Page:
5 key performance aspects for new dental office receptionists

2018 01 10 19 29 6759 Hatch Laura 20180110192623

In a way, the receptionist has the most important role in the dental office. That's because the receptionist is responsible for the most important person in the office -- the patient -- and the most important piece of technology -- the telephone.

Laura Hatch is the founder of Front Office Rocks.Laura Hatch is the founder of Front Office Rocks.

Most new hires in a dental office start as a receptionist. The perception is that the receptionist basically just answers the phone and greets patients. Consequently, the person often gets very little training to prepare for the receptionist's role. Typically, the assumption is that the position can't be too difficult.

In truth, being a receptionist is one of the most complicated and important jobs in the office, and it can also be one of the most stressful, especially for someone who is brand new to the dental field. There is a lot more to this role than just smiling and answering the phones.

The receptionist is responsible for creating every patient's first and last impression of the office. The receptionist is also the person in the office who must respond to the highest volume of questions from patients, every day, all day. Putting someone without dental experience in the receptionist position is stressful for that person and not ideal for the office.

5 key aspects

It is important for the dentist, the dental team, and the new employee to understand the skills necessary to be a good receptionist, including what to do and what not do in this position, as well as generally how to rock this role. The good news is that when hiring a receptionist, it is more important for the person being hired to already have great people skills than it is for them to understand dentistry right away.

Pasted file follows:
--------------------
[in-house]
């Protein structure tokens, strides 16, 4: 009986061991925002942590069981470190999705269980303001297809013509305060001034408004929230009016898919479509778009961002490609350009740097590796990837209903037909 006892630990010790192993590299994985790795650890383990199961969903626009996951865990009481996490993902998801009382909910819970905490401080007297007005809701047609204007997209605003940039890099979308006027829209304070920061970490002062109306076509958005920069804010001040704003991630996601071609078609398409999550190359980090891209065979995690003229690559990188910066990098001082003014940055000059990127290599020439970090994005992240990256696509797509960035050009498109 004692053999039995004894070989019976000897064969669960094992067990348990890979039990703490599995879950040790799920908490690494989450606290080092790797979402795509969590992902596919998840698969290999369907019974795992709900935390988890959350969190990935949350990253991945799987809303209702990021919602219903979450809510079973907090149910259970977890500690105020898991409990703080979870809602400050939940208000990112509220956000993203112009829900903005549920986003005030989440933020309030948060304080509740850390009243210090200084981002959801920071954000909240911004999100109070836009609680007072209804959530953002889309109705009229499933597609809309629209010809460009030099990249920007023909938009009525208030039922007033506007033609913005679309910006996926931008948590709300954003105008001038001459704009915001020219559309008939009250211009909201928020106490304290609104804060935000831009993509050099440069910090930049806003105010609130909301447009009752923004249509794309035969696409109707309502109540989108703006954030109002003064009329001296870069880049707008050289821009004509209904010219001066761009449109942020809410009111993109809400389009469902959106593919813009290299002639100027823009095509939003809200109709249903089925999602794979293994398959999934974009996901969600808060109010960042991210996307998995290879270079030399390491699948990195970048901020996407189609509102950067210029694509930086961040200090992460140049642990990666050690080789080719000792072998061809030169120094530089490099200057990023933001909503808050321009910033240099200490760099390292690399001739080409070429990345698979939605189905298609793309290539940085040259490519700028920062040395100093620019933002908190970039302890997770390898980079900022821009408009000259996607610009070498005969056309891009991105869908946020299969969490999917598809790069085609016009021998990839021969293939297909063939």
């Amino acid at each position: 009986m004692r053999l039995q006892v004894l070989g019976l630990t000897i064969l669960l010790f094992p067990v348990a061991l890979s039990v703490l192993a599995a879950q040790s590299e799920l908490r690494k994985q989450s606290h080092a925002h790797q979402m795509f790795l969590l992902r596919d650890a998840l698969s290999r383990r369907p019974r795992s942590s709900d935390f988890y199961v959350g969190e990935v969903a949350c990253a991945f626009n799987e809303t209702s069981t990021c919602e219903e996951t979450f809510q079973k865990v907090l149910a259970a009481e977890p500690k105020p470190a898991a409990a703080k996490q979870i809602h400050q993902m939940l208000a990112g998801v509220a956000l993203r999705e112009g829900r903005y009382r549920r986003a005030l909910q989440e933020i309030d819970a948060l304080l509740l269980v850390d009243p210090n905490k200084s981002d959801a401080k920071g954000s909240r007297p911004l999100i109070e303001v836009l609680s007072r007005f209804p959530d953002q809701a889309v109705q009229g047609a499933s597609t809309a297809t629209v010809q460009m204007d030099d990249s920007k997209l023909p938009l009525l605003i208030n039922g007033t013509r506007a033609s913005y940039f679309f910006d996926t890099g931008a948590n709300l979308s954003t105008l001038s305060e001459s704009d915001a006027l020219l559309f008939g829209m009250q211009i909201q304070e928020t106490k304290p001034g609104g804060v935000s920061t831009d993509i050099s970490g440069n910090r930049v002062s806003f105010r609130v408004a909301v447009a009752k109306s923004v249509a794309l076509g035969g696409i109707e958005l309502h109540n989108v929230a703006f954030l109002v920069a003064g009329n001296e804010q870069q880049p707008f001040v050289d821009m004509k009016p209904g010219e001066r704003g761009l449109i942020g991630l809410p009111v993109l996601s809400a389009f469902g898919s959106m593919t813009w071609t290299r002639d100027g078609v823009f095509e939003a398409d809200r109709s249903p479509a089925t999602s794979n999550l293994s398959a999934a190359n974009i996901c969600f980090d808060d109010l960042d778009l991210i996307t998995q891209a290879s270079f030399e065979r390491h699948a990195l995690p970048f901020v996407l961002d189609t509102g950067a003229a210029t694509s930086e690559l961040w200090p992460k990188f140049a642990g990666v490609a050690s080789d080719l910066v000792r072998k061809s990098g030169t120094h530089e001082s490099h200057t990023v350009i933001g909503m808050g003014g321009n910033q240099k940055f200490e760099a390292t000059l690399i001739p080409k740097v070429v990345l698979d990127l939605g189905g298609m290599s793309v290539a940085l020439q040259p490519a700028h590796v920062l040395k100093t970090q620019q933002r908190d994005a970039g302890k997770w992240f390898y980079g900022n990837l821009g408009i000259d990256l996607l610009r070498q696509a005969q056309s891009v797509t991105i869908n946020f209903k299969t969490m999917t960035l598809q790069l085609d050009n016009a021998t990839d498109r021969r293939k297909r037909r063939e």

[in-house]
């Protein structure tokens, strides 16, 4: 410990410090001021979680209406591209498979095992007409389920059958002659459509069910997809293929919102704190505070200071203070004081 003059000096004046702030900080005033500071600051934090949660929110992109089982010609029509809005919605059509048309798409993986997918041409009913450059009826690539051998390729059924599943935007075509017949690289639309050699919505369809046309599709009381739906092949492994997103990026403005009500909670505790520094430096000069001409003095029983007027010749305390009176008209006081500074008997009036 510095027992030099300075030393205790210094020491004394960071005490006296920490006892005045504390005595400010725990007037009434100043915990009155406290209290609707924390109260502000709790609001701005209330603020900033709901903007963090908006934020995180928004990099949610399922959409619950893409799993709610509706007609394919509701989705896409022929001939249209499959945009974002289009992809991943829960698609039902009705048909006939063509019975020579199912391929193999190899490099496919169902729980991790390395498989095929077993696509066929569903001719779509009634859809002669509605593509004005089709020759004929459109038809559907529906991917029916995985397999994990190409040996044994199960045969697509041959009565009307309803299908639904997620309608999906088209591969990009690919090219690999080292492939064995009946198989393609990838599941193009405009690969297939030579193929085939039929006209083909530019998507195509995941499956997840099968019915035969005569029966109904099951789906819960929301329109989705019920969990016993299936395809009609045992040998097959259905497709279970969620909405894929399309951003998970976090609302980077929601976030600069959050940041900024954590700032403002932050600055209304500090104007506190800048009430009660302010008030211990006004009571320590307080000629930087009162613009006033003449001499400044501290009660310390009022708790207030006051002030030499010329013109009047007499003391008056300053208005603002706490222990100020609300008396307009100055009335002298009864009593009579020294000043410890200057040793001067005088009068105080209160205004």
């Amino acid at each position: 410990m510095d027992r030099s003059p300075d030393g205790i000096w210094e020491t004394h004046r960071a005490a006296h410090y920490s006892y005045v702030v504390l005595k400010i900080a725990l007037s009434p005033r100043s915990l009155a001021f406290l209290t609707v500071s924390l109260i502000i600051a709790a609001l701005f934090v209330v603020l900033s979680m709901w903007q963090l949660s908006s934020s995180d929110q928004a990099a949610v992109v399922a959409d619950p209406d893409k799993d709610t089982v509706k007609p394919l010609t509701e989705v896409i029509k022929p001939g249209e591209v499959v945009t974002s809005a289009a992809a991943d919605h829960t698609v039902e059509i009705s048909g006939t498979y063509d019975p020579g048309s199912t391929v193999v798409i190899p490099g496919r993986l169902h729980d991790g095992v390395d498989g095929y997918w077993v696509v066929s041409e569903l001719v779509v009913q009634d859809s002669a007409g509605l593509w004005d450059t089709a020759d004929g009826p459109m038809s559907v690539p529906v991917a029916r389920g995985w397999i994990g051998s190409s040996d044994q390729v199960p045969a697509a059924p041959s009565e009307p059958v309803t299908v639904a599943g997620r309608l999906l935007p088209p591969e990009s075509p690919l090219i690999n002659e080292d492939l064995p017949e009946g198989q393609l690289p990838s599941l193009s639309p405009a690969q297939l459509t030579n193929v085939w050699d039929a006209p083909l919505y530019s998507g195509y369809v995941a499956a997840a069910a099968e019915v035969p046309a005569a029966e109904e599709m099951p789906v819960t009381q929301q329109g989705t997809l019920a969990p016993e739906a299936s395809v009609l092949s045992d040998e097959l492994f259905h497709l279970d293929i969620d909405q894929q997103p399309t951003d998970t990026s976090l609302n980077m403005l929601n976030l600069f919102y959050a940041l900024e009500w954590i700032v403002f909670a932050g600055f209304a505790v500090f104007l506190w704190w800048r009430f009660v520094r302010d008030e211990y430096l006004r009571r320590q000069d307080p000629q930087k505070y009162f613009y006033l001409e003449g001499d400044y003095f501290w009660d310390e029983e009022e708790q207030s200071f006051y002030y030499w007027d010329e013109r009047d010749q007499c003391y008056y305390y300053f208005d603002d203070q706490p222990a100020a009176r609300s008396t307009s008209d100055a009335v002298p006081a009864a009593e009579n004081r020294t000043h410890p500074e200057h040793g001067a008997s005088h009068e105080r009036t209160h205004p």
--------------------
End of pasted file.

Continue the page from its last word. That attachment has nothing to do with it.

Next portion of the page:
1. The first and last impressions

The underlying mantra for the receptionist position is that you never get a second chance to make a first impression. Every time the phone rings, a call is picked up, and a patient is greeted, this is the time to shine. Each interaction with the patient must be crafted with the highest level of customer service possible.

2. Don't answer questions when you're not sure of the answer

“There is a lot more to this role than just smiling and answering the phones.”

The worst thing a new receptionist can do is to answer a question when they don't know the answer. I tell my clients that if they have not been trained in the specific area that the patient is asking about, don't try to provide an immediate answer. Instead, find out more about what the person is asking and then find someone who can help the patient immediately. Another solution is to let the patient know you will get an answer as soon as possible.

Patients and other employees will understand that receptionists don't always know the answer. The key to keeping the interaction positive is to make the person you are talking with feel confident that you understand what is being asked and that follow-through will occur.

3. It's OK to say you are new

Managing the front desk can get stressful. When that happens, a receptionist has to be able to handle this stress and thank patients for being patient. People who initially seem anxious or aggressive will often become more understanding when they hear you're still learning the job.

People like to help an underdog, and when you are new to the office, you are that person. Just be sure to reward their patience by finding the help or information that they need, either immediately or as soon as possible.

4. Be easy to work with and willing to grow

A new receptionist won't know all the idiosyncrasies of an office, but a positive attitude can get everyone through the early days. Being easy to work with, having a great attitude, and being open to constructive criticism and feedback, will smooth any difficulties.

Any new employee, not just a new receptionist, should commit to learning and improving every day and keep trying to make other people's day as nice as possible. This kind of attitude puts both coworkers and patients at ease.

5. Rock the role

If the receptionist becomes a rock star at handling patients and phone calls, this will benefit the team and also offers the chance for career progression.

I tell my clients not to take on too many other responsibilities until they are good at the basics of dealing with patient interactions and phone calls. A new receptionist's first few days and weeks should be spent just focusing on patients and the phone. For now, focus on creating a rock-star first impression for your patients.

Laura Hatch is the founder and owner of Front Office Rocks, a dental practice front office training firm. Her new book, Step Away from the Drill, is now available at amazon.com. She can be reached at [email protected].

The comments and observations expressed herein do not necessarily reflect the opinions of DrBicuspid.com, nor should they be construed as an endorsement or admonishment of any particular idea, vendor, or organization.

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